At We Love Rentals, we provide landlords with a statement at the end of each month of all expenses deducted from the rent, with PDF copies of invoices from tradespeople. This helps them track costs, making tax time easier.
At the end of the financial year, we send you all invoices and a statement of expenses.
Your outlay with us is easy to understand and simple to transfer into your tax return.
8. Sound property management strategy
Your property manager’s most important job is helping you formulate a solid strategy.
Decisions they can help with include:
- the best time of year to let your property for enhanced rental value
- the best lease length to help achieve this
- whether to let your property furnished or unfurnished
- the ideal type of tenant.
At We Love Rentals, our property managers have years of experience helping landlords achieve the best results with their rental properties. If you think we can help, click here to request a free appraisal of your property!
FAQs you need to know
How much do property management companies charge to manage a rental?
In Perth, property management fees can generally range between 10-15% for all-inclusive services, or between 6-9% for base rate (or Pay-As-You-Go) services. Once your property is leased, the agency will deduct this percentage from your weekly rent figure, as payment for their property management services.
All-inclusive services are often a higher percentage, because they include the necessities to manage your rental well, like PCR’s, routine inspections, and advertising costs (for lease sign, listing on realestate.com.au) and more. A big benefit of all-inclusive fees is how easy it makes budgeting – it’s just one, consistent fee per month.
Base rate or PAYG services are often a lower percentage because they only include ‘the basics’. The percentage fee covers the administration costs of managing your rental each week. You are then charged separately for every PCR, each routine inspection, all advertising costs (and more) on top of the percentage fee, each time your rental needs them. The benefit of base rate fees is that landlord’s get to pay less upfront, and pay for services only as they are required.
It may seem counter-intuitive, but often all-inclusive fees end up cheaper in the long run. It’s kind of like buying in bulk, you pay more upfront, but save overall.
Still confused about some of these costs? Check out our blog post on property management fees.
What percentage should you make for a good return on a rental property?
The percentage of rental return made on your rental property is called your rental yield. A good rental yield depends on how much you pay for your property, vs how much rent you achieve per week.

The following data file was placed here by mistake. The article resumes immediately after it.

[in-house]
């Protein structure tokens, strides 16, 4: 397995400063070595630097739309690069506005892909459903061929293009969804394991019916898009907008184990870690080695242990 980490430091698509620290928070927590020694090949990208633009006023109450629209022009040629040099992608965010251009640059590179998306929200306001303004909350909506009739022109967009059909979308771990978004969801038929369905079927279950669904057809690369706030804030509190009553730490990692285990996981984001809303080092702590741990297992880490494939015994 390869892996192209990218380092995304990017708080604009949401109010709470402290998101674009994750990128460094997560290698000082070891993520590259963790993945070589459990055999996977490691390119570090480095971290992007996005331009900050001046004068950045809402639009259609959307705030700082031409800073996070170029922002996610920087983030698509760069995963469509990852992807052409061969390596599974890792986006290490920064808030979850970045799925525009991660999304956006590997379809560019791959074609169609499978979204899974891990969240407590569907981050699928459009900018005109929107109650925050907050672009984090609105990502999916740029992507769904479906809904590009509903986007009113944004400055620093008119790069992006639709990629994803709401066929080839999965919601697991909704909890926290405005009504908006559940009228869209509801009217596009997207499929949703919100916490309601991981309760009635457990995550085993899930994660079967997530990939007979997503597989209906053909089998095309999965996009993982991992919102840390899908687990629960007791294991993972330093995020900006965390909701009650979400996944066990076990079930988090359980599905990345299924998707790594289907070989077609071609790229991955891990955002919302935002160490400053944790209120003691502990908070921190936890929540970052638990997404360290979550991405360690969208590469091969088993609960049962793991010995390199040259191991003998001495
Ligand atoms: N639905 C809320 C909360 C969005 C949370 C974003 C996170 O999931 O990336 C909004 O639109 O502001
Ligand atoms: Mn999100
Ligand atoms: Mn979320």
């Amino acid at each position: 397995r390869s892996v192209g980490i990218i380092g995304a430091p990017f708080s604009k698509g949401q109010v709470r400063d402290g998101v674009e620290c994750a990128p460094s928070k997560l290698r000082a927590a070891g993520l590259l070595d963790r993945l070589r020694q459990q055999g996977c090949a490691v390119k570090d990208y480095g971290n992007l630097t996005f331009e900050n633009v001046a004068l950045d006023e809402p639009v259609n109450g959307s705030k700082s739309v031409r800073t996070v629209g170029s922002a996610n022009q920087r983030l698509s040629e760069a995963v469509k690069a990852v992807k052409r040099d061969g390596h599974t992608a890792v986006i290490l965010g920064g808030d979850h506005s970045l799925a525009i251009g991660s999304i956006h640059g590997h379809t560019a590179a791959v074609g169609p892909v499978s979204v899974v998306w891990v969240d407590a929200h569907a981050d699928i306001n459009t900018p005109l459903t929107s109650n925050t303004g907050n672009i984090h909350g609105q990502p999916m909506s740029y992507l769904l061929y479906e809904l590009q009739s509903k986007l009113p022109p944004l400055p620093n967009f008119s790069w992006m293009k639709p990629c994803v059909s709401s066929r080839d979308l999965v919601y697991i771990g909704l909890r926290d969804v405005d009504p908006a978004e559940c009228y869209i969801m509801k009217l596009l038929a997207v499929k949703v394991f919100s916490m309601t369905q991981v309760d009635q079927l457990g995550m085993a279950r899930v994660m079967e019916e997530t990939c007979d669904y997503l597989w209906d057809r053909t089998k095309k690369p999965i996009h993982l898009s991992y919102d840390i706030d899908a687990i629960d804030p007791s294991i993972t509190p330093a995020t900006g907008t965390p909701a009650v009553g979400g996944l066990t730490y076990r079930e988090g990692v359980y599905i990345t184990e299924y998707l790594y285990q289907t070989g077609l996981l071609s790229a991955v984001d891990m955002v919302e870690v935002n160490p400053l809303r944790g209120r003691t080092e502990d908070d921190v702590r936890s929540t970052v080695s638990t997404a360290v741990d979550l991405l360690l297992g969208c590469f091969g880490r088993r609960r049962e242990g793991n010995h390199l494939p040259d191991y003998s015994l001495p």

While yields vary by state, territory, and metropolitan capital city, in Perth, a rental yield between 3-6% (or higher) is generally considered medium or high yield property investment. But it’s also worth factoring in your own circumstances, like:
- Interest rates
- Your investment strategy (capital growth, high rent yields, or both)
- The type of property your rental is (unit, apartment, villa or house)
- The current property cycle
- Vacancy rates for your suburb
- Average rental returns for your suburb (don’t just consider the current market rent – look over a 5-10 year period)
- Your mortgage payments
- The cost of insurance
- The cost of a property manager
These considerations can help you calculate the minimum rental yield you need to ensure your costs are covered, comfortably.
You can calculate your rental yield by taking your annual rental income, dividing it by how much you paid for your investment, and then multiplying this number by 100.
E.g. Annual Rental Income: $23,400
(Divided by) Property Sale Price: $500,000
= 0.0468 (x100)
= 4.68% (Rental Yield)
How do I protect myself as a landlord?
Property investment can be stressful and expensive if you don’t have a clear plan and strategy in place. To minimise risk, consider these top tips:
- Have a rainy day fund (this is one of the top property management tips we can offer)!
This will help protect you from financial strain when unexpected costs crop up – like a hot water system bursts and needs replacement, your tenant misses a rent payment, or other urgent repairs.
- Be in it for the long-term (don’t rely on short-term gains)
This way, you’re protected from price ‘dips’ in the sales and rental market. These can unsettle a short-term property investor, but are often always outweighed by long-term gains.
- Hire a property manager to advise you along the way
They can help protect you from fines, and legal issues, by keeping you informed of your obligations and liability. What’s more, they can help you choose a great tenant from the get-go, which will help minimise the risk of issues occurring throughout the tenancy.
- Invest in comprehensive landlord insurance
Depending on your policy, this can help protect you and your investment from unexpected (and sometimes uncontrollable) events, like if your tenant uses drugs in your property, doesn’t pay rent for weeks, or a natural disaster damages your rental.
Becoming a savvy landlord may not sound easy, but it’s achievable with the right help. A property manager can explain your legal obligations, manage your cash flow, cultivate relationships with tenants, help keep your property in a tip top state, and so much more.
If you don’t have a property manager and your investment property is wearing you out, don’t worry! We can help.
At We Love Rentals, our property managers manage only 80 properties each, so they can take care of the smallest details. Why not try our management services free of charge for the first 2 months. Risk free!
To take some of the stress off your shoulders and achieve great results with your property, feel free to call us on (08) 6254 6300. Brendan, Sarah or Janine in our family-run management team would love to talk with you.